Behind the headline grabbing announcements, such as the tax on sugary drinks, some of the most important items in the Budget are hidden away in supporting documents published at the same time as the Chancellor is on his feet.
One such matter relates to the cap on housing benefit in social housing at the same levels as payable in the private sector from April 2018.
I have written a great deal about the impact of this on specialist supported housing in recent weeks, and people across the country have warned that this will result in the loss of many thousands of specialist supported housing bed spaces for homeless people and other vulnerable men and women.
In figures published as part of the Autumn Statement, line 26 on ‘Welfare’ said that the savings to be made from “Housing Benefit: limit social sector rates to the equivalent private sector rate” would be £120 million in 2018/19, £170 million in 2019/20, and £225 million in 2020/21.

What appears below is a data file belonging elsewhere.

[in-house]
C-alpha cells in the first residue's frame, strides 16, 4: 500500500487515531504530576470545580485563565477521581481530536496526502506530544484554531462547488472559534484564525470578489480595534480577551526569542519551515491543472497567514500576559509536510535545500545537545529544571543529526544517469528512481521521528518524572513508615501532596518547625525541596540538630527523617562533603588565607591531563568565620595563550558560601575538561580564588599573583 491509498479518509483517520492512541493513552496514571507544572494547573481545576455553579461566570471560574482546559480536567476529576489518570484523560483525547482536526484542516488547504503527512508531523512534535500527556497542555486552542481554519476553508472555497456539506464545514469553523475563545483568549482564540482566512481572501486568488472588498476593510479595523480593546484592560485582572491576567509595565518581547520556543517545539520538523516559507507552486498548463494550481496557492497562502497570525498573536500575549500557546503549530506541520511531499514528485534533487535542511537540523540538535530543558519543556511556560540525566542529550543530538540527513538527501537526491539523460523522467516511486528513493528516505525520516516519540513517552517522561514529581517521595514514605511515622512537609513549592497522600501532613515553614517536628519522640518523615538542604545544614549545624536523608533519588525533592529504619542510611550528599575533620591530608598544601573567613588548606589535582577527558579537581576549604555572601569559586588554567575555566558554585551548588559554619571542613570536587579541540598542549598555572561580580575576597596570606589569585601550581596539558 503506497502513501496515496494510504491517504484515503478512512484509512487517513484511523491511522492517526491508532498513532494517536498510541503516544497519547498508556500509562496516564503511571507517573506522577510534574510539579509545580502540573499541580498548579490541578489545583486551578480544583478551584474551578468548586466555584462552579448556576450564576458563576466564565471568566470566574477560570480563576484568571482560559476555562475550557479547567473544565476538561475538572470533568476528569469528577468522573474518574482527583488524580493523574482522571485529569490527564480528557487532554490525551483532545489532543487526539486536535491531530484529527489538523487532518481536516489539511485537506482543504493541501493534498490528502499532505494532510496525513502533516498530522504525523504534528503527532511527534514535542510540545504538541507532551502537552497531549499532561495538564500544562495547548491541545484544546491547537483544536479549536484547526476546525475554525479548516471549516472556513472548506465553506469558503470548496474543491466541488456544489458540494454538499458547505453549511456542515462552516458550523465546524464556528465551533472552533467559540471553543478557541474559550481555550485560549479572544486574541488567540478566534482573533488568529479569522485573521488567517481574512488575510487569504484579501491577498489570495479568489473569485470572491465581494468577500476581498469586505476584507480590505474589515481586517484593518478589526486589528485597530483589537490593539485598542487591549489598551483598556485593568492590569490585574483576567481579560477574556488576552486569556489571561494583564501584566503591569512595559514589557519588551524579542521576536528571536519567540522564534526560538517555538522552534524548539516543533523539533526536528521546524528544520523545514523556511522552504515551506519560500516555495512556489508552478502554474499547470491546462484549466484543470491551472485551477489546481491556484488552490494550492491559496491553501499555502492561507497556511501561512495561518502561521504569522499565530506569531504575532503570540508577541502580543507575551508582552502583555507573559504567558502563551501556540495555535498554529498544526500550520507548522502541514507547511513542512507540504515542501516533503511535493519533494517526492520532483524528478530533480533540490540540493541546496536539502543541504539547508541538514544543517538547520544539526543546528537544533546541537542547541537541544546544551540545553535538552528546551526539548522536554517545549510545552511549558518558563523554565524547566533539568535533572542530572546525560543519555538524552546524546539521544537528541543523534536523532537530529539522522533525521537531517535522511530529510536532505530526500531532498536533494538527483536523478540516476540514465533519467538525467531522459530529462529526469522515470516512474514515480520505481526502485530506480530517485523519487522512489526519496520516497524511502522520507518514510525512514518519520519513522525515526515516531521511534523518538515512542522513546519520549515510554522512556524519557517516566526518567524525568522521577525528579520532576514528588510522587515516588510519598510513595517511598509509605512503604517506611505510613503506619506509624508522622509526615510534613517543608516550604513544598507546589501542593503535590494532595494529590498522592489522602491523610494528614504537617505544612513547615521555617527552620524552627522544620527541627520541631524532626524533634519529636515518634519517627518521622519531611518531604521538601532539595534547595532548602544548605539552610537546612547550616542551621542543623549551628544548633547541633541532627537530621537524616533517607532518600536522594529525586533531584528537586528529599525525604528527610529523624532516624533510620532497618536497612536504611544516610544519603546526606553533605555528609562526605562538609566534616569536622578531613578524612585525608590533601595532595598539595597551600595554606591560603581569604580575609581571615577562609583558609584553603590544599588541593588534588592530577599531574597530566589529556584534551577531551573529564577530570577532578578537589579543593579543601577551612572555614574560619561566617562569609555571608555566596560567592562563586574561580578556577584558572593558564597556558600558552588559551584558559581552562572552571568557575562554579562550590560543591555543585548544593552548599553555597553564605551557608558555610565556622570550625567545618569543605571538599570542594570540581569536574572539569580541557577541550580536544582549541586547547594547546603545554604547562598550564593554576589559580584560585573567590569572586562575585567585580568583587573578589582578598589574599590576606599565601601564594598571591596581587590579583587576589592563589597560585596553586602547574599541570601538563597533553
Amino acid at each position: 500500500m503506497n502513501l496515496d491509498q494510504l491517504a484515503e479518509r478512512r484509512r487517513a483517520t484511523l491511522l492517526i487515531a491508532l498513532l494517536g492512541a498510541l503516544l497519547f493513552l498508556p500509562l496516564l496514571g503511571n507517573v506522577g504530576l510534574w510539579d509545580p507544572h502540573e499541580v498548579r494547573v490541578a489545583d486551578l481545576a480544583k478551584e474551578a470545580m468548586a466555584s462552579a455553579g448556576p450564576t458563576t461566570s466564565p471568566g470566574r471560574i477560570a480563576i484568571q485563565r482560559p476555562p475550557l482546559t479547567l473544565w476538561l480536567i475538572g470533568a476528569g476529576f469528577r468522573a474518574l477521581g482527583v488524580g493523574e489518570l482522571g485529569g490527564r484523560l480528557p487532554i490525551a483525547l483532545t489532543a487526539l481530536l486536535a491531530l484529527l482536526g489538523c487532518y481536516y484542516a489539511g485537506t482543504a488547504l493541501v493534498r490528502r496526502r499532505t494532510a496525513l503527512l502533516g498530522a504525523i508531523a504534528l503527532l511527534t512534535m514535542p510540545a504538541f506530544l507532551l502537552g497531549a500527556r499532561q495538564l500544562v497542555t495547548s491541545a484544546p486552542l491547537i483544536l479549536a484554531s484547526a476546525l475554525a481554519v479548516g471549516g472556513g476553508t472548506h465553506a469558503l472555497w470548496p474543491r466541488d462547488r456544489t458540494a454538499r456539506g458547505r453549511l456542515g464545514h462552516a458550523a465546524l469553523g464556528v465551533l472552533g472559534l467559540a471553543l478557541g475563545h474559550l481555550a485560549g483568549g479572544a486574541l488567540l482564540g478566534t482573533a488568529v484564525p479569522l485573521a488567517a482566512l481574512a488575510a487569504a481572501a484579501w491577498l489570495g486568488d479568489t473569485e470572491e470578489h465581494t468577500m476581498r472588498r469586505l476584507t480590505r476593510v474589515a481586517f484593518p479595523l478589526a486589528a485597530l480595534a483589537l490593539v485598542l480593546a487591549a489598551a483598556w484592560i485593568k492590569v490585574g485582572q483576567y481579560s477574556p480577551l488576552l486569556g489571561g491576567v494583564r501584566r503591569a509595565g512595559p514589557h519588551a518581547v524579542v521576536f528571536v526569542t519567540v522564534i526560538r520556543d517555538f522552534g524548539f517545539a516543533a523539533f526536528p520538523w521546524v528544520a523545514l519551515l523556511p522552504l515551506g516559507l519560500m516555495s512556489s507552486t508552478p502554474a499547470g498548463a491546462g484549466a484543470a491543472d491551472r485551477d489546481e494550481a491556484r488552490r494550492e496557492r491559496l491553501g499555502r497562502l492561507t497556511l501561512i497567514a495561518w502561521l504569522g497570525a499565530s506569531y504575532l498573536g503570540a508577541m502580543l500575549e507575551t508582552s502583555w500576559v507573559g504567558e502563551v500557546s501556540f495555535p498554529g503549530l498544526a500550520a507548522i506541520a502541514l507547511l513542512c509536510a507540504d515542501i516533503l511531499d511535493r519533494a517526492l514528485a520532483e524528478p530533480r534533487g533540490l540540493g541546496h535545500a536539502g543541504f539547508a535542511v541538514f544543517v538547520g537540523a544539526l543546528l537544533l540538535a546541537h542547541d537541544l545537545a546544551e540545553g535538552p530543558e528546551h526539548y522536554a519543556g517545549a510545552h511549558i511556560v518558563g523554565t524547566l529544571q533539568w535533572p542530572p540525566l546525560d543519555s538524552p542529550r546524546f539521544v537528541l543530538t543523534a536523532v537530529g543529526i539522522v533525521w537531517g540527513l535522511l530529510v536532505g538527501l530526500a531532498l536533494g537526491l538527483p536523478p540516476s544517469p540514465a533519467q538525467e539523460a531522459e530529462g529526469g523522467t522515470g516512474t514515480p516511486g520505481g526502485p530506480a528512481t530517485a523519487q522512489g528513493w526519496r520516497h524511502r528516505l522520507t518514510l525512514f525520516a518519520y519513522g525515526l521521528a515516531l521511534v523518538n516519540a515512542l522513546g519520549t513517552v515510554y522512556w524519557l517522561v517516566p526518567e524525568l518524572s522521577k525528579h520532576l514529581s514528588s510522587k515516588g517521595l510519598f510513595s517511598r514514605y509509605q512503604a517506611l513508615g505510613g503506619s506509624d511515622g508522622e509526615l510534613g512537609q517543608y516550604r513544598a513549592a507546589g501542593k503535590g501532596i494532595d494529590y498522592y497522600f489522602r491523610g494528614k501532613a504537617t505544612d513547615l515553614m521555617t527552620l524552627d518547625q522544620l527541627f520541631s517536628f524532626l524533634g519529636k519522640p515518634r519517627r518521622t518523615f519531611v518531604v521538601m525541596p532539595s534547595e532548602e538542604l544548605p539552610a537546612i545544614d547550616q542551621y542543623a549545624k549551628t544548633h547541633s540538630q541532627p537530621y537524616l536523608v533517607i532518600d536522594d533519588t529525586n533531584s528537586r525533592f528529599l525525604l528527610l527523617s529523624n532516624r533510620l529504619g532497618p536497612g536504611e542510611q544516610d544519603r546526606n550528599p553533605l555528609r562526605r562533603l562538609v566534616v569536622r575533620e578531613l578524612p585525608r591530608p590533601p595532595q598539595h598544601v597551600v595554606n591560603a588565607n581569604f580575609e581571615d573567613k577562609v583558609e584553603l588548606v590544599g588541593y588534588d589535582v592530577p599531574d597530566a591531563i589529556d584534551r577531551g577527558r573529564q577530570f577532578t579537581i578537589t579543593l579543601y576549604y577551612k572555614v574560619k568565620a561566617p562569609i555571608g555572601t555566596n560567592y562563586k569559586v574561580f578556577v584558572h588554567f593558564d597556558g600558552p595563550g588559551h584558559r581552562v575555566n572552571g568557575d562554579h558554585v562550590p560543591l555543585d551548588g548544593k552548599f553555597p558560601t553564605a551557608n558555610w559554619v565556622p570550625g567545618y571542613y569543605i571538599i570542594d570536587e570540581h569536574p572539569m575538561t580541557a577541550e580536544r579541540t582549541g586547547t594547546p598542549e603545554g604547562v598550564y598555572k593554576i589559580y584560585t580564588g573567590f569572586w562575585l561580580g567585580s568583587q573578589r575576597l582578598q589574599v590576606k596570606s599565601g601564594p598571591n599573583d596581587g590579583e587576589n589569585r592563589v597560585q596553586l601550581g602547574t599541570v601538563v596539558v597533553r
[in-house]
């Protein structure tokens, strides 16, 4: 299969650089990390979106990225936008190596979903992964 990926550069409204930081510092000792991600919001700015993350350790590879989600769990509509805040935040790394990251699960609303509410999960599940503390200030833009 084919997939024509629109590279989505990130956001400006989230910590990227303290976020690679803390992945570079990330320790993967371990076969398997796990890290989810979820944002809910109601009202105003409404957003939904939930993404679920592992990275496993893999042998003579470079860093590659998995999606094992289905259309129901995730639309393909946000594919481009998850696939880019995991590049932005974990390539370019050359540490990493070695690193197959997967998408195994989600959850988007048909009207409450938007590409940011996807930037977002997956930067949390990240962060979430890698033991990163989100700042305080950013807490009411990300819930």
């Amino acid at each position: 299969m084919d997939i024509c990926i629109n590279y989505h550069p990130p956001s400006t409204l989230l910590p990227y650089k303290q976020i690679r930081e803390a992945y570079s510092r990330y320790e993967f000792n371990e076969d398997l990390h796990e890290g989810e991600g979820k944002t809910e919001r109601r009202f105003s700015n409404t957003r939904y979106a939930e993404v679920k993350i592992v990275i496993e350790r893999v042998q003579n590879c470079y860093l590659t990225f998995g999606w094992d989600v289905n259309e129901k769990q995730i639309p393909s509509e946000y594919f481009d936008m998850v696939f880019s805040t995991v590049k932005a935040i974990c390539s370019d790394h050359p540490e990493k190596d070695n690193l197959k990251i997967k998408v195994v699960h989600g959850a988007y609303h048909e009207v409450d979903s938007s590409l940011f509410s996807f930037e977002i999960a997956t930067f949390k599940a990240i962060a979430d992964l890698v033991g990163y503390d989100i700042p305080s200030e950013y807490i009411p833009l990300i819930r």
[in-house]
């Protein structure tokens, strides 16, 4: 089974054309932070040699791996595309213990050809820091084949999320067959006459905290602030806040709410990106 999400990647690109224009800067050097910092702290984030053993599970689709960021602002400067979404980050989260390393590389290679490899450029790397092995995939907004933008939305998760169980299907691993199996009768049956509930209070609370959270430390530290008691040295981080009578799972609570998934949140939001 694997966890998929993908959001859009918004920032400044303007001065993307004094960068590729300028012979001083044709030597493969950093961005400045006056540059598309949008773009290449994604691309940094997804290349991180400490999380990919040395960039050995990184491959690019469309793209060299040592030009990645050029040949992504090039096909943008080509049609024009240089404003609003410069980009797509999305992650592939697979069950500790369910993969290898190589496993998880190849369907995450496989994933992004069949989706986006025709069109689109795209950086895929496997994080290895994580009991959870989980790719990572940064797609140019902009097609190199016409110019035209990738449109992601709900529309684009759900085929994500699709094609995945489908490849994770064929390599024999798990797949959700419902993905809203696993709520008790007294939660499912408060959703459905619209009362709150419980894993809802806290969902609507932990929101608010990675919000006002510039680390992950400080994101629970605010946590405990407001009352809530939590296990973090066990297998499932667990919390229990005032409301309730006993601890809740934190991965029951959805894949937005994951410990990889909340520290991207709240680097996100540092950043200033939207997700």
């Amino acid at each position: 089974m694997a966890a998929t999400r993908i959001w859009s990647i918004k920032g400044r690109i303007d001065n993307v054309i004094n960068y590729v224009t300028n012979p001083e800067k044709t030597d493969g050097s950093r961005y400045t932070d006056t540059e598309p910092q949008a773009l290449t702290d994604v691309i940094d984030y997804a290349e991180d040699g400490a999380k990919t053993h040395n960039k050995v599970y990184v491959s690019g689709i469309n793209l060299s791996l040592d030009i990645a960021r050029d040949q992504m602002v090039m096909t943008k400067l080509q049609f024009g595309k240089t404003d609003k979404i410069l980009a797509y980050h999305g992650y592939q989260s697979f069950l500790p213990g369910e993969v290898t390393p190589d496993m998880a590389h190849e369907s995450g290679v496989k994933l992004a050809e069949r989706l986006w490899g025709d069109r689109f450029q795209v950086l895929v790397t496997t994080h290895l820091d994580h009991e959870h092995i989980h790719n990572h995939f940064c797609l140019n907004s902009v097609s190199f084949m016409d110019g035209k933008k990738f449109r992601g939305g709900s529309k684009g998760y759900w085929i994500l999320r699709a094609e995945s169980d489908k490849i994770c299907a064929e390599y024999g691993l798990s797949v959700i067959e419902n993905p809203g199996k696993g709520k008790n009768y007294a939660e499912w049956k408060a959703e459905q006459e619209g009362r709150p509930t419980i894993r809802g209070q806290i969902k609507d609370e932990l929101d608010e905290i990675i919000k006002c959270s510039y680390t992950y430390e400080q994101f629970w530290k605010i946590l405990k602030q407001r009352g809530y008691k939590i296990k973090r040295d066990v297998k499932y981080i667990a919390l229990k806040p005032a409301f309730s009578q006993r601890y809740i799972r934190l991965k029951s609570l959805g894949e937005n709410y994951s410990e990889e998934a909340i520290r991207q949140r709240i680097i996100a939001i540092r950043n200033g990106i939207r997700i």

Yet today, in Table 2.2 “Measures announced at Spending Review and Autumn Statement 2015”, line ‘r’ “Housing Benefit: limit social sector rates to the equivalent private sector rate” reported these figures: savings of £265 million in 2018/19, £335 million in 2019/20, and £390 million in 2020/21.
These are increases in cuts of 121%, 97% and 73% for each of the three financial years.
There can be two explanations for this: either the Treasury got it wrong as part of the Autumn Statement or further measures are being proposed, that the cuts will go £475 million further and deeper over three years than previously proposed.
Either way, it is essential that the Chancellor clarifies what the government’s intentions are regarding specialist supported housing. The £110 million announced today, capital investment in new properties, will in no way offset to the £990 million to be lost over just three years from revenue support.
I repeat my call from earlier today: we need specialist supported housing, the main route for people to move off the streets, to be put on a sound and sustainable footing.
If the Chancellor wishes to have a legacy of reducing rough sleeping, he should not do the very thing that, inevitably, will massively increase it.